Dog attacks on livestock having risen by 50 per cent in just the first three months of this year.

But what should you do in the event that a dog attacks your animals?

The National Sheep Association (NSA) says that your first concern should be your own safety - although you may not feel that at the time.

It can be difficult to stop a dog that's caught up in the chase but the dog could turn if you come too close when it's in attack mode.

The police can only act if they know of the attack and they now have increased powers to wield on dog owners - so call them on 101.

READ MORE: New laws to help police find, seize and detain dogs following livestock attacks

It may be a challenge to have the presence of mind, but if you have a phone on you, take a video or photos, both of the attack (if possible) and the aftermath.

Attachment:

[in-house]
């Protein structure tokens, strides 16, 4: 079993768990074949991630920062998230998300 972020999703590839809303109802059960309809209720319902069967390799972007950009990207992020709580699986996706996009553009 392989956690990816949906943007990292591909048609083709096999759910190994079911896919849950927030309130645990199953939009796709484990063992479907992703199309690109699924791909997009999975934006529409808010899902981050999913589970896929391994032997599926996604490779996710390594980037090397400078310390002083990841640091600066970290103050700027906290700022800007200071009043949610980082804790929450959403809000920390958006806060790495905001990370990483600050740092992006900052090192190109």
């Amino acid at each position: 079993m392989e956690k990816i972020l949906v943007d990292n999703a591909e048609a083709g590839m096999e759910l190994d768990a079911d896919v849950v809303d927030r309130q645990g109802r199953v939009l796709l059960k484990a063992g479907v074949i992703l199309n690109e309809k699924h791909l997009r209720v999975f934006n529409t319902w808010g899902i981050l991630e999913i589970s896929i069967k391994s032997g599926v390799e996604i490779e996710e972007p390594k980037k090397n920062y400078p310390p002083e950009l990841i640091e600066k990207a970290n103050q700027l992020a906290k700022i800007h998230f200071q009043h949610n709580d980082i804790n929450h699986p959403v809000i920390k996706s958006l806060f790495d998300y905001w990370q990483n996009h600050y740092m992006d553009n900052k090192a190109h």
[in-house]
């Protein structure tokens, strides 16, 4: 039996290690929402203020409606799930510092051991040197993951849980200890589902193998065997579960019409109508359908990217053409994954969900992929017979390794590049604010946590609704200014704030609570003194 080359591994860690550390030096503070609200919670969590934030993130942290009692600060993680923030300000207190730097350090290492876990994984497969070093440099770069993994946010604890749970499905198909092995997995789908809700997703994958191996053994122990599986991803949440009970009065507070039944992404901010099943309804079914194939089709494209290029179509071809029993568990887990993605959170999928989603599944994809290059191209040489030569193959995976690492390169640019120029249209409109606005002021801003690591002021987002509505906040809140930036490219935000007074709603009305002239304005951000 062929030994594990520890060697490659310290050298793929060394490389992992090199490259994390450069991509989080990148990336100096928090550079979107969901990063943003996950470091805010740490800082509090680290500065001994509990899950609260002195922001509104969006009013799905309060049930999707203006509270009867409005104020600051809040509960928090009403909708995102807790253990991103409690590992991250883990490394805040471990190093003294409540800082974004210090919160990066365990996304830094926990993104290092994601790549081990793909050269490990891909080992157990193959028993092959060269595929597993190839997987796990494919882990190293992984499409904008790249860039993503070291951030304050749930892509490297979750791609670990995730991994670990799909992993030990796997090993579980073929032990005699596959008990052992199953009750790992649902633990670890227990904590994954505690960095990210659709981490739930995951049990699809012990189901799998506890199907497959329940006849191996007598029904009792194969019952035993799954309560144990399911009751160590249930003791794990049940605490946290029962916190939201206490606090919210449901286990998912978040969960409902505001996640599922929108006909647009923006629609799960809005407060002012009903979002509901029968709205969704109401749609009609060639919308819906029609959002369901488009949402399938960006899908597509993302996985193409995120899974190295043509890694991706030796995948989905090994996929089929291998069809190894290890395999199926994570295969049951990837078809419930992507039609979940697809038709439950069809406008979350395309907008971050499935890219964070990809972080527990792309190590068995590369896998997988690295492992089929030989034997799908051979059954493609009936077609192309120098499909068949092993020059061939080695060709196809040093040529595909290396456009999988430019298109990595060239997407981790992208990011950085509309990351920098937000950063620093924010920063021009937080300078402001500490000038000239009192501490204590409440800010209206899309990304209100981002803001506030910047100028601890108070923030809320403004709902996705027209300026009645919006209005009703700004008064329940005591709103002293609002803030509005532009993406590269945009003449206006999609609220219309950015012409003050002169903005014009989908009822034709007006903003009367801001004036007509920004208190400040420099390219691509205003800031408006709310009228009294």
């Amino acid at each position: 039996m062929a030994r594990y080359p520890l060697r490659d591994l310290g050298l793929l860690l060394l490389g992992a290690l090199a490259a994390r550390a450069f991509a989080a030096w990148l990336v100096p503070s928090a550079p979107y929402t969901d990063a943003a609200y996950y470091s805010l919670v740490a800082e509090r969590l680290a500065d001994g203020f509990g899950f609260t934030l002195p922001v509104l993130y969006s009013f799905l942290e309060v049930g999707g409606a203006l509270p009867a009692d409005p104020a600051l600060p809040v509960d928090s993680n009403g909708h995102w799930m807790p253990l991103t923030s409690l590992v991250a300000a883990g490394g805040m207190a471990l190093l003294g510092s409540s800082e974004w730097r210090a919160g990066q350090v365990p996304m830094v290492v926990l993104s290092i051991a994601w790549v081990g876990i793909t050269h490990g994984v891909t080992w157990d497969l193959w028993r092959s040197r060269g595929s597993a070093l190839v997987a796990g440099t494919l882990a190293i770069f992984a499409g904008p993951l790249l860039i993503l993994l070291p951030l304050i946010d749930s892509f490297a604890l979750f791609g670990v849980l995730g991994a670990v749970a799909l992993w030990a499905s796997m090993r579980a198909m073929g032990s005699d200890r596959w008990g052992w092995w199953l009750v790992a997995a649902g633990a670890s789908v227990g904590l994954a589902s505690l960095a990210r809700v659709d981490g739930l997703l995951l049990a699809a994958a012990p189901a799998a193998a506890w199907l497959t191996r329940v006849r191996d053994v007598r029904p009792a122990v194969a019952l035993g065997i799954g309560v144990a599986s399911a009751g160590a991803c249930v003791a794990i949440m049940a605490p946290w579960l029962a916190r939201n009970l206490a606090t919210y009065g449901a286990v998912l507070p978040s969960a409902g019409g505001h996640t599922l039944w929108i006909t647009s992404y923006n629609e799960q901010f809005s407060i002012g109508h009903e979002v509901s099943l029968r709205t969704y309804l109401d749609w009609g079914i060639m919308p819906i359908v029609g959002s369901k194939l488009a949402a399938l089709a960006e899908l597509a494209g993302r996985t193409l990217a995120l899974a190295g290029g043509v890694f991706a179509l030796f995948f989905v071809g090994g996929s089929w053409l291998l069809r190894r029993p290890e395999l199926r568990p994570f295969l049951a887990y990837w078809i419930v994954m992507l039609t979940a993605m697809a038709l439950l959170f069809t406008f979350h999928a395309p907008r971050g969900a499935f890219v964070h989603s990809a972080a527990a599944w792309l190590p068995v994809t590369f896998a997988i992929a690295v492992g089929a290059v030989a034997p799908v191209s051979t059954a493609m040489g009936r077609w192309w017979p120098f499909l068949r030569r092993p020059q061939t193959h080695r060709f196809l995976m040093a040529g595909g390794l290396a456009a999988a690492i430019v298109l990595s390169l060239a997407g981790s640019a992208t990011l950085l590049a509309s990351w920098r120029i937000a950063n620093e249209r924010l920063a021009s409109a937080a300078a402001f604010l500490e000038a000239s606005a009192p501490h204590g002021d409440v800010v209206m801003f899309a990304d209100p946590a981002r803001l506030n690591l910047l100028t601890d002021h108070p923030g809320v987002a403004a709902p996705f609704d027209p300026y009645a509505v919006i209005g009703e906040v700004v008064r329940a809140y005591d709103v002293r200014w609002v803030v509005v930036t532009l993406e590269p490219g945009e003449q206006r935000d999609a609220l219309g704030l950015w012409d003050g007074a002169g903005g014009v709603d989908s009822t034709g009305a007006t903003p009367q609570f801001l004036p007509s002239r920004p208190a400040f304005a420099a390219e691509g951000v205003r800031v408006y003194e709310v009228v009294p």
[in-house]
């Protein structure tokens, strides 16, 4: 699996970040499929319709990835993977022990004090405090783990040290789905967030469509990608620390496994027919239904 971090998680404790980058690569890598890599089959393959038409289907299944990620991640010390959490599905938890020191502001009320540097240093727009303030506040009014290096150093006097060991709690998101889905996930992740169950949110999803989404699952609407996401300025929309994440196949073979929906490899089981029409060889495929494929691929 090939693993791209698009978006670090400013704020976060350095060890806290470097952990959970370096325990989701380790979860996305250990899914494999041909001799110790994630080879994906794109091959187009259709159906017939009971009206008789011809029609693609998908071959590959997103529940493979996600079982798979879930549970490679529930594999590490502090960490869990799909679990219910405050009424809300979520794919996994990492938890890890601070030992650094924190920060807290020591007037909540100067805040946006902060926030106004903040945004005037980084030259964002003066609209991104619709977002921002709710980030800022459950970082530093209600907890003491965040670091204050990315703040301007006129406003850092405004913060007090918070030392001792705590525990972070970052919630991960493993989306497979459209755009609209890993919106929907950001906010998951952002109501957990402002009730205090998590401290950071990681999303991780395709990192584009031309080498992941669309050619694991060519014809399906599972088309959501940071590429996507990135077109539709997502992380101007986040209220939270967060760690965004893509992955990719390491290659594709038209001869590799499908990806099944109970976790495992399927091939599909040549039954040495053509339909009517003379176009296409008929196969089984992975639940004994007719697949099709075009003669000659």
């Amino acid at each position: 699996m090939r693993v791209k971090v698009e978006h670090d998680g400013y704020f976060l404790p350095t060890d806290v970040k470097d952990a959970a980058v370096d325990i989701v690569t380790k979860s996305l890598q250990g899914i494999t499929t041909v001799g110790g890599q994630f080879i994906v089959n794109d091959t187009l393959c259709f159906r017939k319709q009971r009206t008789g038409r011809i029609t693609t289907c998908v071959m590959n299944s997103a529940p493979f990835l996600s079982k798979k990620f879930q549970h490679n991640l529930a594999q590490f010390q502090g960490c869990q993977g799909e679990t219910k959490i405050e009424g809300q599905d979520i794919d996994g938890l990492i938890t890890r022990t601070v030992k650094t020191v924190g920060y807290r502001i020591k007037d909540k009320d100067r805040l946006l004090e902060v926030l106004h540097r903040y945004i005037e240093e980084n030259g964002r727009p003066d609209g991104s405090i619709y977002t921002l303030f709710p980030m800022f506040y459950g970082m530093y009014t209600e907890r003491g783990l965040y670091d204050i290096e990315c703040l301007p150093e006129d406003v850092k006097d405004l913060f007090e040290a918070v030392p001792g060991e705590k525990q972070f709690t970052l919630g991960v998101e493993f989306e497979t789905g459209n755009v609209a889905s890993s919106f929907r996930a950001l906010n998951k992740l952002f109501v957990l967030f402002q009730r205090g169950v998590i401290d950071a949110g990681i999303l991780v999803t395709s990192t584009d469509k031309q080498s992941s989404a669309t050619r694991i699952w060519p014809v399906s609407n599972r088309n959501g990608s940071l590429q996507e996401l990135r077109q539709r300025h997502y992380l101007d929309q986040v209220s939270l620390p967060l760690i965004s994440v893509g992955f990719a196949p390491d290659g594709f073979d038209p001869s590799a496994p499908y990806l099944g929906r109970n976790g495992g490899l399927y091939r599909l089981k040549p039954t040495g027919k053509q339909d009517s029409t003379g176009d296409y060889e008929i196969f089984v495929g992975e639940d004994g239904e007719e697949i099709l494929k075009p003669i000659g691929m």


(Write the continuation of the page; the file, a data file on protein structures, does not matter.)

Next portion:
This evidence prevents the dog owner denying the attack and it helps the police to identify the dogs, and then owners.

If the incident ends up in court, your photos and video will be important evidence.

Disturbing as it is, it's important to collect evidence following the attack. Photographs of injuries, prolapses and abortions will support police charges and can evidence the type of costs that are owing as a result of the attack.

READ MORE: What's the law on shooting a dog for livestock worrying?

Sometimes it is necessary to shoot a dog that is attacking your livestock, but the law around this is complex and shooting should always be the last resort.

If you do shoot a dog, it is imperative that you report the shooting to the police within 48 hours. If you do not, the defences offered in the The Animals Act 1971 will be not be valid in civil proceedings.